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REGION: San Diego County supervisors OK stormwater funding

The+San+Diego+County+Administration+Center+is+shown+behind+Waterfront+Park+in+downtown+San+Diego+in+April+2015.+%28Photo+by+Arpad+Benedek%2C+iStock+Getty+Images%29
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The San Diego County Administration Center is shown behind Waterfront Park in downtown San Diego in April 2015. (Photo by Arpad Benedek, iStock Getty Images)

San Diego CA — The County Board of Supervisors voted unanimously Wednesday, April 27, to seek federal funding to protect local beaches and coastlines by modernizing aging and inadequate stormwater infrastructure. Many San Diego County streets, storm drains, curbs, and gutters that carry rainwater away from communities are aging, resulting in toxic pollutants flowing downstream into rivers, creeks and the ocean.
City Notes logo.The Federal Infrastructure Investment and Jobs Act, passed by Congress and signed into law in November 2021, made more than $2 billion available annually to protect beaches and coastlines from toxic runoff and pollution. The Clean Water State Revolving Loan Fund will receive this annual boost in funding through 2026. The federal legislation also created more programs for pollution control and tracking emerging contaminants, and established innovative funding mechanisms, including negative interest loans and loan forgiveness.
“Aging and inadequate stormwater infrastructure threatens our beaches and coastlines with toxic runoff,” Supervisor Terra Lawson-Remer said.  “We need to seize this opportunity to bring federal infrastructure funds to San Diego to protect our communities and better prevent harmful toxins from flowing into our waterways every time it rains.”
The vote directs the county’s chief administrative officer to identify and pursue all available funding opportunities, especially new federal funding, to support and advance stormwater management and infrastructure in the unincorporated area, and to work with regional partners, as appropriate, to ensure a coordinated approach that benefits the region.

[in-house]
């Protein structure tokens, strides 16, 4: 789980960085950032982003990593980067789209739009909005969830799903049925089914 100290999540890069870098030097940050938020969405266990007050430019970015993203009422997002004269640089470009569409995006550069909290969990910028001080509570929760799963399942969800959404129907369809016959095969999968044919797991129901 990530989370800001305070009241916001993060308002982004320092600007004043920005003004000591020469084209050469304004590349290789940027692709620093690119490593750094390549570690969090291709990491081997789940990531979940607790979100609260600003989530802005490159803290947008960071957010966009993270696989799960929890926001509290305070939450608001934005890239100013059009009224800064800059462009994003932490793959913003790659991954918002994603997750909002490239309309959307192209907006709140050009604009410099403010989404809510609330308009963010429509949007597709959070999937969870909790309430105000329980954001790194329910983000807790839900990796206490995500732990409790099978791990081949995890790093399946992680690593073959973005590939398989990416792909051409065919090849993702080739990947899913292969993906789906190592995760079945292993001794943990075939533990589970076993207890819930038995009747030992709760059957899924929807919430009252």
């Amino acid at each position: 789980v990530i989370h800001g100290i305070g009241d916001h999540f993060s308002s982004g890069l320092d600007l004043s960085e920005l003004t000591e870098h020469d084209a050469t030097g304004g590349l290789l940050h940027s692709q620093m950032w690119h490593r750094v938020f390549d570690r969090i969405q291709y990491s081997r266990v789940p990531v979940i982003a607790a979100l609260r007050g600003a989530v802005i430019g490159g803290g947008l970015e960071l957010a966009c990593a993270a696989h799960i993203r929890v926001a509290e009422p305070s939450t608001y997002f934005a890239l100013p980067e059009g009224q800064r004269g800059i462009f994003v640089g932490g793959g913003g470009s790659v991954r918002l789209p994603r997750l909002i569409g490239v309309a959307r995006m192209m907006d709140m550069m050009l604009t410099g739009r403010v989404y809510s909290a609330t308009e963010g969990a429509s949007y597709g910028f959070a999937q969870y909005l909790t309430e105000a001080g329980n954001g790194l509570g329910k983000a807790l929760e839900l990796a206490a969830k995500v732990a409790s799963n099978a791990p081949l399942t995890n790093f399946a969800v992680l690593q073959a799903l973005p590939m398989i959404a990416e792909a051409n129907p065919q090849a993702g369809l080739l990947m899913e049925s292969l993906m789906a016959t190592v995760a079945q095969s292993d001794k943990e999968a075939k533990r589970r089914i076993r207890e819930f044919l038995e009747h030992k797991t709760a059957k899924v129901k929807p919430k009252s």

“Untreated stormwater carries trash, metals, pesticides, and other toxins that threaten the health and safety of San Diegans — making the urgent investment in updating and upgrading stormwater infrastructure essential for maintaining our high quality of life,” Lawson-Remer said.
San Diego County faces a $50 million annual deficit in protecting oceans, rivers and waterways from toxic pollutants from stormwater runoff. The county currently invests approximately $50 million per year to address stormwater runoff, but this falls far short of the approximately $100 million per year that is required to make progress toward reducing pollution and preventing the situation from deteriorating even further. Stormwater infrastructure costs are expected to grow in the coming years.
“Investment in our aging stormwater infrastructure is imperative as we deal with climate change,” said Matt O’Malley, Executive Director of San Diego Coastkeeper. “With more erratic rains, our systems are being inundated and failing. Heavy rains flood our streets and pollute our neighborhoods. Sewage systems leak into nearby stormwater pipes and waterways. Our communities have a right to clean, safe water.”
The county has worked to keep up with changing stormwater requirements, updating and upgrading infrastructure, treating water that runs off from urban areas, and addressing the consequences of climate change. However, with limited funding streams, the county as well as other jurisdictions in the San Diego region and statewide continue to face challenges.

— News release


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REGION: San Diego County supervisors OK stormwater funding